More or less any shrub or bush can be used in landscaping - whether in your own garden or in public places. I would personally say that there is a good case for 'not' making a list of shrubs that are suitable, rather than making yet another list of 'landscaping shrubs' that would of course list the different Cotoneasters, Berberis or Barberries that are the norm.
As a landscaper, designing a shrub or bush planting scheme for either public or private property, you will need to take into account the locale, and choose to blend or contrast with that situation.
For public planting schemes you may well have to 'conform' to the wishes if the main architect, or whoever your paymaster is. But, be brave enough to set yourself apart from the hackneyed ideas that are the 'boredom factor' in so many planting schemes.
Dare to adopt an attitude of including, rather than excluding in your choices. Think of the project as ‘Your Project’; Your Statement to those who will enjoy your foresight for many years.
So many shrubs get planted in the wrong place, that the little task of knowing your shrub has to be emphasized! Height and spread – whilst of course important factors – are just the basic starting points. So many shrub borders and landscape areas fall into a regime of neglect before finally being ripped out simply because knowledge of the ultimate size was not taken into account. I can give countless examples of beautiful shrubs spoilt by over-planting – by professionals as well as amateurs.
But knowing your shrub goes a bit deeper than that!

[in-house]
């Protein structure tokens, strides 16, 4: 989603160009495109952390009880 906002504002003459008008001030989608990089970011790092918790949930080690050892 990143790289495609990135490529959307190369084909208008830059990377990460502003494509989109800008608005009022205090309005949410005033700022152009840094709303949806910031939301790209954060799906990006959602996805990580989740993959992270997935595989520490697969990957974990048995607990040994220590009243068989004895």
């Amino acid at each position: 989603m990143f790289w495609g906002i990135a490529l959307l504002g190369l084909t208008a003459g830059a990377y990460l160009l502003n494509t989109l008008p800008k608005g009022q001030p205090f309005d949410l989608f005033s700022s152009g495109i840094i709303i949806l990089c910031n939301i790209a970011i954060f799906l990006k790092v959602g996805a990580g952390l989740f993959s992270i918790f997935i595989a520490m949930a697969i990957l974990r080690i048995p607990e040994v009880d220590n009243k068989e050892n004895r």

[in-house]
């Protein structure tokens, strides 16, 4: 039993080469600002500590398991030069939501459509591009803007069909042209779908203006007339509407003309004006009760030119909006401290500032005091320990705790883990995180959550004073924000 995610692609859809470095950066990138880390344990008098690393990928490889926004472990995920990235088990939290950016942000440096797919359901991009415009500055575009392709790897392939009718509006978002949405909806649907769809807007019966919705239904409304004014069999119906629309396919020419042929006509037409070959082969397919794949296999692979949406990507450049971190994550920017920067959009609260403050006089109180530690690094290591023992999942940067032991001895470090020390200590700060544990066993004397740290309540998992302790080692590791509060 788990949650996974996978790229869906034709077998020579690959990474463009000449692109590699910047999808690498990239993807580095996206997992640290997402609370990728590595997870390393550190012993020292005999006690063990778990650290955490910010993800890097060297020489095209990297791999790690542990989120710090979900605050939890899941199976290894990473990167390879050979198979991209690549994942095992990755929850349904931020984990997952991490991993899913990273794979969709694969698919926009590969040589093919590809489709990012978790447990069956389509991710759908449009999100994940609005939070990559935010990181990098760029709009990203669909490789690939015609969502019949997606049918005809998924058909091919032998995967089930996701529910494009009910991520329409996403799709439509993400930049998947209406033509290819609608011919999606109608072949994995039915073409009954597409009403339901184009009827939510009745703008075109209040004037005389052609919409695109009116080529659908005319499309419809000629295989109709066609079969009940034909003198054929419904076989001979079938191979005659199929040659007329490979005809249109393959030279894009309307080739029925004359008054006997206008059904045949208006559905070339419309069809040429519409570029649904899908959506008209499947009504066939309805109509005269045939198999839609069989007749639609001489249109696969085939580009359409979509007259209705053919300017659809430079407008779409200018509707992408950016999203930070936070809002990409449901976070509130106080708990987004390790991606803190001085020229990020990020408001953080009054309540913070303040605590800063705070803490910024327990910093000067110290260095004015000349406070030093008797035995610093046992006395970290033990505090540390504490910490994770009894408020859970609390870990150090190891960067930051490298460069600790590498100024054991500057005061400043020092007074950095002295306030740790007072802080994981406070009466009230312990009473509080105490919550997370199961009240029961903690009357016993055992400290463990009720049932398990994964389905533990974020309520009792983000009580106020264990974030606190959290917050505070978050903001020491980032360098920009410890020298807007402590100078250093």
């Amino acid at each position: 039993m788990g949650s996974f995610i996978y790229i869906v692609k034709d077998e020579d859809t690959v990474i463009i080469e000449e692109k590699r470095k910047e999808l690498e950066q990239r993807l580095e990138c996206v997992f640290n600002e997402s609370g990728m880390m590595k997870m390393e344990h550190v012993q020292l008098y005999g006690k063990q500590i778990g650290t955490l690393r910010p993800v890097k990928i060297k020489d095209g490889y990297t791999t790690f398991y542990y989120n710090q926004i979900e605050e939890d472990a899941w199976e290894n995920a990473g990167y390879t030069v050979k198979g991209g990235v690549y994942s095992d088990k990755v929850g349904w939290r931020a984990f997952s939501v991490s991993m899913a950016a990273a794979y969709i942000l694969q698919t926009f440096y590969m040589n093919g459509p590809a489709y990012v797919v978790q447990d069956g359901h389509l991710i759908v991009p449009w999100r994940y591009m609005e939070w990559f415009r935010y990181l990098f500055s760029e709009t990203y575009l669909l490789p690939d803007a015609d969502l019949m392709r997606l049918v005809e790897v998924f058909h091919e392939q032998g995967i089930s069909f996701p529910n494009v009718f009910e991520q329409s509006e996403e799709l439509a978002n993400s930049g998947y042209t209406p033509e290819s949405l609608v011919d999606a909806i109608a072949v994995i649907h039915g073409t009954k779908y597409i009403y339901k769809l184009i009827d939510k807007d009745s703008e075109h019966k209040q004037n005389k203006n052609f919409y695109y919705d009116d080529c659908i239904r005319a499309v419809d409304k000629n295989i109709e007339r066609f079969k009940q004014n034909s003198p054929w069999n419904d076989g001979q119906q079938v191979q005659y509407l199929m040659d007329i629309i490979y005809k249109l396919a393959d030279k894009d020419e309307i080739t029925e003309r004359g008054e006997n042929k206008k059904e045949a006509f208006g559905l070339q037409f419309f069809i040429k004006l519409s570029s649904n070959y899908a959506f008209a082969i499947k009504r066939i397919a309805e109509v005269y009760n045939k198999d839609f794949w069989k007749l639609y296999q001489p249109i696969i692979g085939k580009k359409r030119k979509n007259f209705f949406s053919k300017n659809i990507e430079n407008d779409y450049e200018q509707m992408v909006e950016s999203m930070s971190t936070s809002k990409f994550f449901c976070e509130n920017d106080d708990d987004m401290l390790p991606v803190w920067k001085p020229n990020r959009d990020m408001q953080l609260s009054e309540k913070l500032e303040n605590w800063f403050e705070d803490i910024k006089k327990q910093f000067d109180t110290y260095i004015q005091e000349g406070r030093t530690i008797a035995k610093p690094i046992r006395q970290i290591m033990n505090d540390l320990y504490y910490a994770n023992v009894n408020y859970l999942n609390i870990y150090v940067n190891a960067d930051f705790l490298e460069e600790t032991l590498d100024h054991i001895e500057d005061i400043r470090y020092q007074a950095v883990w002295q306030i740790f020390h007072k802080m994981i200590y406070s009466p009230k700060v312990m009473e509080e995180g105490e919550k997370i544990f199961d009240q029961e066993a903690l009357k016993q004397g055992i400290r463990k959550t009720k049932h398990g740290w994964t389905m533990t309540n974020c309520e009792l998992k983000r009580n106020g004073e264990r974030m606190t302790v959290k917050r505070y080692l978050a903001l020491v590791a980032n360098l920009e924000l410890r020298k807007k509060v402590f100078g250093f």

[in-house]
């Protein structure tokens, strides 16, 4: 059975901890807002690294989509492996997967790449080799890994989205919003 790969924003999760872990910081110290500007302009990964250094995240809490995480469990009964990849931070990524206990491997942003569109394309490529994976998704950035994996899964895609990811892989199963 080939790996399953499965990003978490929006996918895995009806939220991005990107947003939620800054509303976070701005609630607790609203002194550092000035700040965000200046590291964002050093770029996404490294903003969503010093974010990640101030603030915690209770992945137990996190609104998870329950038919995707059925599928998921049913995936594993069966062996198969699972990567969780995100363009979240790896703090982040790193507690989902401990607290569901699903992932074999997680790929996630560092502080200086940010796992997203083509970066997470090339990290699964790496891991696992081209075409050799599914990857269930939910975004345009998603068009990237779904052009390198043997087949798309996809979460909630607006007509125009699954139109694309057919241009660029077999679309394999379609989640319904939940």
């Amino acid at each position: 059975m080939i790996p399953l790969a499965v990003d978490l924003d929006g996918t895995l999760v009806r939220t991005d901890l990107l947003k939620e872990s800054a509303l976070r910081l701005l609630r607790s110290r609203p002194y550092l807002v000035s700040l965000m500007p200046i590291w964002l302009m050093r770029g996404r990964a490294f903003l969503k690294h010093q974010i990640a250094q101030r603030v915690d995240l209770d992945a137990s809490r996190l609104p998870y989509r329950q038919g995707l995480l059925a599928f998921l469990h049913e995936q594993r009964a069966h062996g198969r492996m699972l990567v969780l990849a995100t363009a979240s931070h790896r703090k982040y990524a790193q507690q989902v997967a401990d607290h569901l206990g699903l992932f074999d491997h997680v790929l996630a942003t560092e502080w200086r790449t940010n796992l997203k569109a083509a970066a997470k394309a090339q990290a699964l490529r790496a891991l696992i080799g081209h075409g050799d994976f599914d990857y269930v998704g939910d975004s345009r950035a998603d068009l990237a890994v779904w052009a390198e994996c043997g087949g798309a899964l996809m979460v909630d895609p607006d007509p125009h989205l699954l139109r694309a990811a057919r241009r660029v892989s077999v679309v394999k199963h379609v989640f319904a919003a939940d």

Let’s examine a widely planted shrub, which is normally trouble free – Perovskia – the Russian Sage. A beautiful shrub with several attributes to make it an ideal inclusion in any landscape shrub area.
Good foliage for most of the year, with silvery grey aromatic leaves from early spring through until mid autumn. Upright – if slightly lax – habit of growth, rarely getting to more than 4ft (1.2m) and a good open habit that allows plenty of light to percolate through for other lower plants. It will put up with most soils, neglect and drought conditions.
Gorgeous powder blue spikes that attract many flying insects – bees in particular. Perovskia has a long flowering period from mid-summer through until hard frosts. Maintenance is generally confined to cutting back hard each spring. No pests or diseases to worry about. The season of interest is even extended through to depth of winter with attractive spikes of seedheads that look great when frosted! Plant and forget!
Hidden away in that basic delving into its habit, is one little detail that might well preclude it from being planted near seating or patio areas. (I have seen it extensively planted in pub outdoor garden areas.) It attracts bees! Some people are petrified of bees; some kids are attracted to bees! Perovskia can make for an unpleasant experience if planted too near sitting areas – for several months of the year! Know Your Shrub!